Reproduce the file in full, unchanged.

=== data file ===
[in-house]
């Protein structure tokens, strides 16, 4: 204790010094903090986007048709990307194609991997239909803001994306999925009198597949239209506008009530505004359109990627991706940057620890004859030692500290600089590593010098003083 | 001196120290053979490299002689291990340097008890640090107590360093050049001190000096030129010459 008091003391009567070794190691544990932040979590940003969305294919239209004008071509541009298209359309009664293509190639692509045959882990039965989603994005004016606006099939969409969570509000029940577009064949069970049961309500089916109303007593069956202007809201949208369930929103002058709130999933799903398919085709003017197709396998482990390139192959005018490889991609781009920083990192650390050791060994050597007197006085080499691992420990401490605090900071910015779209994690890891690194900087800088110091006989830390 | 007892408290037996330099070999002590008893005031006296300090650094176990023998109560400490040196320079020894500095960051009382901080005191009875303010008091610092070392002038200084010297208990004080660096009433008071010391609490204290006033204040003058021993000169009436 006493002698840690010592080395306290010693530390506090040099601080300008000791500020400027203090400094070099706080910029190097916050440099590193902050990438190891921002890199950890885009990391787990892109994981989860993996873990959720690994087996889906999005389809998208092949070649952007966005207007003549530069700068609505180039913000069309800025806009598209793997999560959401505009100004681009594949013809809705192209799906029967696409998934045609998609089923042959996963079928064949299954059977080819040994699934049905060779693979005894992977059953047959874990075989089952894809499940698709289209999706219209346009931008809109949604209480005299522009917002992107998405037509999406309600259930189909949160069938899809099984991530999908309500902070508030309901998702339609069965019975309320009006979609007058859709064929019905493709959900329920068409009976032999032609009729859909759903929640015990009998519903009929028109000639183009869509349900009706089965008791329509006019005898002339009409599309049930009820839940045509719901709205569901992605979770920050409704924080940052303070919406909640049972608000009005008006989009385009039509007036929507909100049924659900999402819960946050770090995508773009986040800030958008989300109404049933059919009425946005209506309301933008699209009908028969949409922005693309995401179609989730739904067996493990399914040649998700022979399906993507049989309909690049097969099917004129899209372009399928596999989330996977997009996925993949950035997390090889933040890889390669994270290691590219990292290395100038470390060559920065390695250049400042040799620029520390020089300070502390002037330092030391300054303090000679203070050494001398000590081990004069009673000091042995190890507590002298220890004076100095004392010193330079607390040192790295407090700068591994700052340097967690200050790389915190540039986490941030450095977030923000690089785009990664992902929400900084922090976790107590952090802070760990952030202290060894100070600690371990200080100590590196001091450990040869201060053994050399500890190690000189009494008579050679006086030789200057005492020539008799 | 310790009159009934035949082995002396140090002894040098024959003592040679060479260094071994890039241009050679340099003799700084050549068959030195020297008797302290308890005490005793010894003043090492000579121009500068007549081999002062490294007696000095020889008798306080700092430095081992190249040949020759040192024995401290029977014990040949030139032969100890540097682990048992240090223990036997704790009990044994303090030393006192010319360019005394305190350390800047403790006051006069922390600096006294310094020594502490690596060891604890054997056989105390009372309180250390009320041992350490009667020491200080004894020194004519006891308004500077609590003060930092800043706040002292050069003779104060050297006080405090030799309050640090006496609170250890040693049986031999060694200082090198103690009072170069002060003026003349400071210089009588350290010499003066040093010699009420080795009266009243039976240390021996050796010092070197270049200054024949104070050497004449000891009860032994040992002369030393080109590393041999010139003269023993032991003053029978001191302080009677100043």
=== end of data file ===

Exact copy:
[in-house]
């Protein structure tokens, strides 16, 4: 204790010094903090986007048709990307194609991997239909803001994306999925009198597949239209506008009530505004359109990627991706940057620890004859030692500290600089590593010098003083 | 001196120290053979490299002689291990340097008890640090107590360093050049001190000096030129010459 008091003391009567070794190691544990932040979590940003969305294919239209004008071509541009298209359309009664293509190639692509045959882990039965989603994005004016606006099939969409969570509000029940577009064949069970049961309500089916109303007593069956202007809201949208369930929103002058709130999933799903398919085709003017197709396998482990390139192959005018490889991609781009920083990192650390050791060994050597007197006085080499691992420990401490605090900071910015779209994690890891690194900087800088110091006989830390 | 007892408290037996330099070999002590008893005031006296300090650094176990023998109560400490040196320079020894500095960051009382901080005191009875303010008091610092070392002038200084010297208990004080660096009433008071010391609490204290006033204040003058021993000169009436 006493002698840690010592080395306290010693530390506090040099601080300008000791500020400027203090400094070099706080910029190097916050440099590193902050990438190891921002890199950890885009990391787990892109994981989860993996873990959720690994087996889906999005389809998208092949070649952007966005207007003549530069700068609505180039913000069309800025806009598209793997999560959401505009100004681009594949013809809705192209799906029967696409998934045609998609089923042959996963079928064949299954059977080819040994699934049905060779693979005894992977059953047959874990075989089952894809499940698709289209999706219209346009931008809109949604209480005299522009917002992107998405037509999406309600259930189909949160069938899809099984991530999908309500902070508030309901998702339609069965019975309320009006979609007058859709064929019905493709959900329920068409009976032999032609009729859909759903929640015990009998519903009929028109000639183009869509349900009706089965008791329509006019005898002339009409599309049930009820839940045509719901709205569901992605979770920050409704924080940052303070919406909640049972608000009005008006989009385009039509007036929507909100049924659900999402819960946050770090995508773009986040800030958008989300109404049933059919009425946005209506309301933008699209009908028969949409922005693309995401179609989730739904067996493990399914040649998700022979399906993507049989309909690049097969099917004129899209372009399928596999989330996977997009996925993949950035997390090889933040890889390669994270290691590219990292290395100038470390060559920065390695250049400042040799620029520390020089300070502390002037330092030391300054303090000679203070050494001398000590081990004069009673000091042995190890507590002298220890004076100095004392010193330079607390040192790295407090700068591994700052340097967690200050790389915190540039986490941030450095977030923000690089785009990664992902929400900084922090976790107590952090802070760990952030202290060894100070600690371990200080100590590196001091450990040869201060053994050399500890190690000189009494008579050679006086030789200057005492020539008799 | 310790009159009934035949082995002396140090002894040098024959003592040679060479260094071994890039241009050679340099003799700084050549068959030195020297008797302290308890005490005793010894003043090492000579121009500068007549081999002062490294007696000095020889008798306080700092430095081992190249040949020759040192024995401290029977014990040949030139032969100890540097682990048992240090223990036997704790009990044994303090030393006192010319360019005394305190350390800047403790006051006069922390600096006294310094020594502490690596060891604890054997056989105390009372309180250390009320041992350490009667020491200080004894020194004519006891308004500077609590003060930092800043706040002292050069003779104060050297006080405090030799309050640090006496609170250890040693049986031999060694200082090198103690009072170069002060003026003349400071210089009588350290010499003066040093010699009420080795009266009243039976240390021996050796010092070197270049200054024949104070050497004449000891009860032994040992002369030393080109590393041999010139003269023993032991003053029978001191302080009677100043």